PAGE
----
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Peter English and Andrew Miller at the SCG
January 4, 2011
Don't hassle the Hoff
First he became famous for owning a car with a bigger brain than him. Then he moved on to making red budgie smugglers into the 1990s fashion accessory of choice. In between whiles he single-handedly ended the Cold War. But today, when David Hasselhoff played a lofted cover drive off Shane Warne, while batting in the shadow of the Bradman Stand no less, he attained more greatness in a single sentence than in much of the rest of his career. Nevertheless, the Hoff stole the show on the second day at the SCG. His tenuous interest in cricket was telegraphed this week with a cameo appearance in Graeme Swann's latest video diary, and in the ten minutes before tea, there were as many people watching his antics with a plastic bat as were glued on England's serene acceleration against the new ball. The fact that, prior to the series, Warne had accused Swann of strutting around as if he himself was the Hoff added an extra frisson to their confrontation.
Don't hassle the Hilf
Ben Hilfenhoff, to give him his new (and presumably short-lived) nickname, has improved markedly as a batsman since he started his Test career with two ducks in three innings against South Africa in 2009. At Lord's in July, he transformed Australia's fortunes in the first Test against Pakistan with his maiden half-century, and today, he and Mitchell Johnson set about producing another rescue job in a free-wheeling 76-run stand for the ninth wicket, which had several nostalgic England fans daydreaming about Darren Gough and Devon Malcolm's anarchic onslaught on this very ground 16 years ago. The best moment of the stand was Hilfenhaus's dismissive drive over long-on for six off Tim Bresnan, a blow of such authority that Johnson felt obliged to follow up with a four and a six of his own off Graeme Swann's very next deliveries. In truth it was all too clean-cut to truly bear comparison with that mayhem of yesteryear. But tailend runs are always fun to watch.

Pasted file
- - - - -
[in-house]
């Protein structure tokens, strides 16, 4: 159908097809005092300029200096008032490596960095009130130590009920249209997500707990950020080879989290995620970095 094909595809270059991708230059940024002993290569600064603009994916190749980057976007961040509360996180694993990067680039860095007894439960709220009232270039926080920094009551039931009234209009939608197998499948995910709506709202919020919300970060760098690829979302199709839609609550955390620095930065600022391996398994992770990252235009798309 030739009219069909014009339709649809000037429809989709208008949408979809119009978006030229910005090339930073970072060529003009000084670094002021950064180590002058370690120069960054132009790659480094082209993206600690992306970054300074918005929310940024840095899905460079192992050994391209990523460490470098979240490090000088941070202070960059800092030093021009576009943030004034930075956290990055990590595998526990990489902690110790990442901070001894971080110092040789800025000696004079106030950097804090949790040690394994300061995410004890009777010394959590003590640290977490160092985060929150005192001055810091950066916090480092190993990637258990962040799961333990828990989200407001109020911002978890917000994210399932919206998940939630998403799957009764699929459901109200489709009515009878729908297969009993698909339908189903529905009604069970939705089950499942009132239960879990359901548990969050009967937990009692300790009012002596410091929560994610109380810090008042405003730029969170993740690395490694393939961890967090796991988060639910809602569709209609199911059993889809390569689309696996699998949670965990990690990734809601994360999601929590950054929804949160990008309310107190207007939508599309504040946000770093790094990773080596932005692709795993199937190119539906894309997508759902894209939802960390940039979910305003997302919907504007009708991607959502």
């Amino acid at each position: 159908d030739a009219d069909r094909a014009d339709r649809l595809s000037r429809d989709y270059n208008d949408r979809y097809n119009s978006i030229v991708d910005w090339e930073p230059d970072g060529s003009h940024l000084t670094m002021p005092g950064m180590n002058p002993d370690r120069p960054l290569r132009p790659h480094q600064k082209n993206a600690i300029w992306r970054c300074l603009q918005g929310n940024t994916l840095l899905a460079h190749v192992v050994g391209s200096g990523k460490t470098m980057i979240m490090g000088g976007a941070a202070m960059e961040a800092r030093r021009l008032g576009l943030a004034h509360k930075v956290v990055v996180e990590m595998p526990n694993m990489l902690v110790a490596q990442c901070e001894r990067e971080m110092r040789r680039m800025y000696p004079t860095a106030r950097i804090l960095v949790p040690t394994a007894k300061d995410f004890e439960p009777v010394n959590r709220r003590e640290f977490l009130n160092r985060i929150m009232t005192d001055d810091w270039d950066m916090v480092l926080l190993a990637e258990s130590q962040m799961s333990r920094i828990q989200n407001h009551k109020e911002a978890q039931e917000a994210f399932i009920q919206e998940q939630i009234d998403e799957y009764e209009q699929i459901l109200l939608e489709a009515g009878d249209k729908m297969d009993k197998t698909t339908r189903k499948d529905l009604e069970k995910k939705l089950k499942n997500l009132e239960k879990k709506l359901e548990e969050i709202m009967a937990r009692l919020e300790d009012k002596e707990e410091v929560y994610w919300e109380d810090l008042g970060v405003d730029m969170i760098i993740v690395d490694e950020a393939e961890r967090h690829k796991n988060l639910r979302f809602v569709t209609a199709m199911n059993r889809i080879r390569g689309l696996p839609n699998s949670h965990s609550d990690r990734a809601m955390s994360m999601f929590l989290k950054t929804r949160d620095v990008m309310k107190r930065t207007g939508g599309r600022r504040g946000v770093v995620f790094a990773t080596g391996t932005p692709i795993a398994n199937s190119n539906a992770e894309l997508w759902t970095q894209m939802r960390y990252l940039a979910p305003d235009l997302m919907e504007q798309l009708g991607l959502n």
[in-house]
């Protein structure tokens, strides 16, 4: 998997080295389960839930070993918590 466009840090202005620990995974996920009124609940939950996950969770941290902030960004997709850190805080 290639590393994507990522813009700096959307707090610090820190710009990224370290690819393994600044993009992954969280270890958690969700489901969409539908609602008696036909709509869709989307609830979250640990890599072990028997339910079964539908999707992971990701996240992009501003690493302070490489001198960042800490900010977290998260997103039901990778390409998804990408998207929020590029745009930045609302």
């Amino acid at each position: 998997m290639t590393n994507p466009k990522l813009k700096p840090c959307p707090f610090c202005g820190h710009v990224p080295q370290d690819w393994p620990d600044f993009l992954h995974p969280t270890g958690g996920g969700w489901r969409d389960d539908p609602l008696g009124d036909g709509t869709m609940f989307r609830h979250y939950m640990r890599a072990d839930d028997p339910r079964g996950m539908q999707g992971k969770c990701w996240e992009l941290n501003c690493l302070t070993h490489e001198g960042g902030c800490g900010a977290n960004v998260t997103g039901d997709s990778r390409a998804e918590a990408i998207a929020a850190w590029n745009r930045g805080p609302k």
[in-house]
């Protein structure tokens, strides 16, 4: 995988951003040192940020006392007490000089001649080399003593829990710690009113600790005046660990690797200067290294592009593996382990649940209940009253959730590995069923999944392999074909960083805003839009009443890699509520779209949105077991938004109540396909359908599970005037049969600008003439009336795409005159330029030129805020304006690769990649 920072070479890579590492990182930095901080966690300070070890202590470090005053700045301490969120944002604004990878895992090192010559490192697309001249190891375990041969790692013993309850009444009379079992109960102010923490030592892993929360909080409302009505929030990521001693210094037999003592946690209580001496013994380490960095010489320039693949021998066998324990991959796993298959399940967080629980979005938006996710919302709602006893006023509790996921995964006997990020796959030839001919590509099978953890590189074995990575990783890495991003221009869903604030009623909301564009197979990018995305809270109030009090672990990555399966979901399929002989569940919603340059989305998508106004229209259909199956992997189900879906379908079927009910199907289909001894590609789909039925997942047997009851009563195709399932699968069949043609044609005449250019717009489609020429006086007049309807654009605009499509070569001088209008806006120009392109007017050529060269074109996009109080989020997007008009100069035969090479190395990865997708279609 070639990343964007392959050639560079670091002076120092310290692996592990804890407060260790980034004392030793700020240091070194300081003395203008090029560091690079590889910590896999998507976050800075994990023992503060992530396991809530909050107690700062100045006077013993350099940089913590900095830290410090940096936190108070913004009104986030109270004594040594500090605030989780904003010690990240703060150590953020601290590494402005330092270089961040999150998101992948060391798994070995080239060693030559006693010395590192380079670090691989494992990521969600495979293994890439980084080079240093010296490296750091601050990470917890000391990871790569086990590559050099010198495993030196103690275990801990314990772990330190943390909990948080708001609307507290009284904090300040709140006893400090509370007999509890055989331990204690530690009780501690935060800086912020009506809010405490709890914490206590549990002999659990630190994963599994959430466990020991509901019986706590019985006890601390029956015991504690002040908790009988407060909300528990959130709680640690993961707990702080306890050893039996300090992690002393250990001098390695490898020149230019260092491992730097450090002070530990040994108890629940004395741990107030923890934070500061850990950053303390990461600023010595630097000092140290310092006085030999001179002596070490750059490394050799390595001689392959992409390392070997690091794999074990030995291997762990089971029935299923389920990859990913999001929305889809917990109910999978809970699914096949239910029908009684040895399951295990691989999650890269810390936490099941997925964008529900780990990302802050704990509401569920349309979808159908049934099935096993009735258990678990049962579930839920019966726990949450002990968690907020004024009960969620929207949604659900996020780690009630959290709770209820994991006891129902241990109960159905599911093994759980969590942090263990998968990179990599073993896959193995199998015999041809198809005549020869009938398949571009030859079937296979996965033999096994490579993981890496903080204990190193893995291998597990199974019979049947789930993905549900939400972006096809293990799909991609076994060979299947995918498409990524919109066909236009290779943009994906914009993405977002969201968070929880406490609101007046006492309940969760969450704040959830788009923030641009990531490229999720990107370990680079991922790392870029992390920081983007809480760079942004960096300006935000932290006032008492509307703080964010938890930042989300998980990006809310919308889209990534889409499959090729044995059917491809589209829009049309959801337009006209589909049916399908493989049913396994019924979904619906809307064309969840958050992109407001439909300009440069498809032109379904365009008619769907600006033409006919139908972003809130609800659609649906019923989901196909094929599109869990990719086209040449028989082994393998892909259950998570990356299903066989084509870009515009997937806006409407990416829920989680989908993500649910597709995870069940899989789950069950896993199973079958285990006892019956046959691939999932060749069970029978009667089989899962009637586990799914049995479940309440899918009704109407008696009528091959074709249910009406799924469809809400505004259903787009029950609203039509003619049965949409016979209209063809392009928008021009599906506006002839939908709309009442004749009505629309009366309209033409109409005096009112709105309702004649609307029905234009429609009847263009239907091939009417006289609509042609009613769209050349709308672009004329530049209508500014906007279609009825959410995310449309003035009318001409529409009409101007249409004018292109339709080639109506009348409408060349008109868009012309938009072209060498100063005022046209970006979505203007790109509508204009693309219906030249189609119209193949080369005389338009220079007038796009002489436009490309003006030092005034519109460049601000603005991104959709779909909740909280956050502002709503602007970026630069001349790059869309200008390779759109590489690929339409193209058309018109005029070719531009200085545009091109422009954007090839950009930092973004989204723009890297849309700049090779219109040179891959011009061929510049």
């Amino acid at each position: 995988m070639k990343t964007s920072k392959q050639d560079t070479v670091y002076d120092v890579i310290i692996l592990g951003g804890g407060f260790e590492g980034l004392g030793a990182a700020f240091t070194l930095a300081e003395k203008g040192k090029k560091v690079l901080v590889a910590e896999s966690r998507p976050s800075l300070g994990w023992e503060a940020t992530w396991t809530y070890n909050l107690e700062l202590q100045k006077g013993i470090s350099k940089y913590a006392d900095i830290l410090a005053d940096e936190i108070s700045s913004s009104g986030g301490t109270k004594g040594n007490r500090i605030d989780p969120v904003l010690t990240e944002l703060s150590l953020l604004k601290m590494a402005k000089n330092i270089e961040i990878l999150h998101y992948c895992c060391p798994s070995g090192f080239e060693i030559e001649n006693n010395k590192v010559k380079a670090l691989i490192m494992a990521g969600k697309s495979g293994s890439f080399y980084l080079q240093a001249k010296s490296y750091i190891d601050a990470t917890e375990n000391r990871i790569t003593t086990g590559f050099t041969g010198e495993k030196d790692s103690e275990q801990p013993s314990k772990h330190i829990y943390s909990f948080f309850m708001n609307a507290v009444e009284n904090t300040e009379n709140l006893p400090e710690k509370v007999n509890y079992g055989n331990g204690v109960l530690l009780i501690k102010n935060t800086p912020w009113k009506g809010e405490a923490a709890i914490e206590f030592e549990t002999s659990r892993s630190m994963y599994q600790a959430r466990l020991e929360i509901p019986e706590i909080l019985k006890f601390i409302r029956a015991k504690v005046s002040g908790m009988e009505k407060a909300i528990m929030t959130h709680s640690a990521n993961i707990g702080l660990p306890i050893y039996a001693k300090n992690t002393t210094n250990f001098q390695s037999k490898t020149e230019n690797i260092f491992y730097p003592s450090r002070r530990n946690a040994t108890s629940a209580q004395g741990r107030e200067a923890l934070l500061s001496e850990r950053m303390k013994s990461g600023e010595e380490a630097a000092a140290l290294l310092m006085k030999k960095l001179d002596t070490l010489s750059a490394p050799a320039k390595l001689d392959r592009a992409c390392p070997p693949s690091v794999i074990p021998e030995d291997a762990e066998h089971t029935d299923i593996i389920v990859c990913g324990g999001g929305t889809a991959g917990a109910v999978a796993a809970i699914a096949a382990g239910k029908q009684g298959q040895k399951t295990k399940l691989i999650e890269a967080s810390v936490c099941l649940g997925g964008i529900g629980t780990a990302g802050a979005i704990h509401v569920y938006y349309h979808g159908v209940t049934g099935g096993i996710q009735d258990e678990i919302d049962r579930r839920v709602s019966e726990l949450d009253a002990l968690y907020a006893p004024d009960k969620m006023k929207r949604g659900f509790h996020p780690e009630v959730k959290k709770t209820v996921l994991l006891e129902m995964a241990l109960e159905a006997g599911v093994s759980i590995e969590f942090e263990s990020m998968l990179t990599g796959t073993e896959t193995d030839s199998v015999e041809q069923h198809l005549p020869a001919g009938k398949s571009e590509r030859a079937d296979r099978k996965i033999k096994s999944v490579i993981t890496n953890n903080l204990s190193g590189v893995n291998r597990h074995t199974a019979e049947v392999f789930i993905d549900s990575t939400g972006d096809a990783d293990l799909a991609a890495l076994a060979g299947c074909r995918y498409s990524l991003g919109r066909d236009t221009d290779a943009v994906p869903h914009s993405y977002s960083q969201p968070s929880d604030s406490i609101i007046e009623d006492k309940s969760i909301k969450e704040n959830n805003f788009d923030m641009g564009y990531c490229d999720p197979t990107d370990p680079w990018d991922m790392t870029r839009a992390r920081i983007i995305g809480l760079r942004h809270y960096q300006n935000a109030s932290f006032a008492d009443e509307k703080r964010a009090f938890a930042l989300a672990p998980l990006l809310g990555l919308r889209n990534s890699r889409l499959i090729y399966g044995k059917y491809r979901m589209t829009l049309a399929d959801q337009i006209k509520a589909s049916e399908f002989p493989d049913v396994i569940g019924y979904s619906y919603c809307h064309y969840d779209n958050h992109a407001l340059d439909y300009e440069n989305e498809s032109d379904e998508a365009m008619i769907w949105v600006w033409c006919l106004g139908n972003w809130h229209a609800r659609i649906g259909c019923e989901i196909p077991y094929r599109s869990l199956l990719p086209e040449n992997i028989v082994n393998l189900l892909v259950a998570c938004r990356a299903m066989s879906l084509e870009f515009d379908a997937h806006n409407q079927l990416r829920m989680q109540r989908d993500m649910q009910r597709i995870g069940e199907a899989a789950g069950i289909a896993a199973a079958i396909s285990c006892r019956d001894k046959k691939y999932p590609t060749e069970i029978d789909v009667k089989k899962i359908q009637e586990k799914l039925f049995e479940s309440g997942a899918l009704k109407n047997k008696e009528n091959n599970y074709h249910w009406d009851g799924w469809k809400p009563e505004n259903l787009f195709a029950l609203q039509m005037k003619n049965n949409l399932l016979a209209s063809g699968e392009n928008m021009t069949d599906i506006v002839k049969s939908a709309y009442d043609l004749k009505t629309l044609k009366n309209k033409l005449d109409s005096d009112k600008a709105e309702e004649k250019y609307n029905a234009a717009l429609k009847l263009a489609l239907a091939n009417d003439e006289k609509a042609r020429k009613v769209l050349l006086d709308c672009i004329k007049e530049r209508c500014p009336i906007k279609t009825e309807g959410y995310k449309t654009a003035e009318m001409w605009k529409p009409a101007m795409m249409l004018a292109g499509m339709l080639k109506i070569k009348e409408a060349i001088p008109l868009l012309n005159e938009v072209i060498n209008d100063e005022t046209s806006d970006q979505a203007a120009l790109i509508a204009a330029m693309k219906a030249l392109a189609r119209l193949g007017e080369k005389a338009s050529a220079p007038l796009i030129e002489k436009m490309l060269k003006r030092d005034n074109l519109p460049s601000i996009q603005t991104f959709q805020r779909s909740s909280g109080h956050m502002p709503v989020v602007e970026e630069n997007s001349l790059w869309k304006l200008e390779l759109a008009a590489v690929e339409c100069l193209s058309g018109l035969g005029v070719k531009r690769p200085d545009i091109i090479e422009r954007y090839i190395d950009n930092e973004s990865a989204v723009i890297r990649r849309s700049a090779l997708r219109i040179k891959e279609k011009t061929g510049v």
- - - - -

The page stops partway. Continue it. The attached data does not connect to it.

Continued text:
Prior to this innings, Jonathan Trott's average against Australia was an extraordinary 100.83, and comprised of three hundreds in five Tests, including his brilliant 168 not out to put the Melbourne Test out of reach last week. In the blink of an eye today, however, he had a full 14 points lopped off that average, as Mitchell Johnson lured him into an unbalanced drive, and bowled him off the inside-edge for a six-ball duck. What is more, it was the very first 0 of Trott's Test career. In 29 previous innings he had only failed to reach double-figures on four occasions, with his lowest score of 3 coming against Bangladesh at Old Trafford in June.
Not six of the best
Brad Haddin was Australia's third No.6 of the series but he didn't provide anything useful and was the first wicket of the day. It was Michael Clarke's idea to promote Haddin above Steven Smith, who was rated a specialist batsman in Perth and Melbourne. Haddin managed 6 before he wafted outside off and was caught behind in the day's fourth over. His contribution took Australia's No.6 tally to 142 in eight innings, with Smith's 38 at the WACA the best so far.
Michael Hussey was looking dangerous by the time he reached his 30s and seemed extremely comfortable targeting Paul Collingwood's medium pace. In Collingwood's fourth over Hussey pulled him for two from the first ball, and then cover drove him four balls in a row. The field was immaculately set and the men were never beaten, but their hands were sore. Hussey felt ready to break free but the final ball of the over was fuller, straighter and swung in, clipping the batsman's inside edge on the way to the stumps.
Sydney likes Beer
Australia's debutants have received strong welcomes over the first two days. On the opening afternoon it was Usman Khawaja who received the praise and today it was Michael Beer's turn. Beer, the left-arm spinner, walked out to a loud cheer and was applauded when he defended a ball, and then glanced his first Test runs. The biggest roar came when he came on to bowl late in the day and had Alastair Cook caught at mid-off, but it was followed by a raucous boo. Billy Bowden wanted to check if there had been a no-ball. There was, so Cook stayed. Beer's mood improved slightly when he took the catch of Kevin Pietersen at fine leg.
Peter English is the Australasia editor of Cricinfo and Andrew Miller is UK editorFeeds: Peter English
© ESPN Sports Media Ltd.
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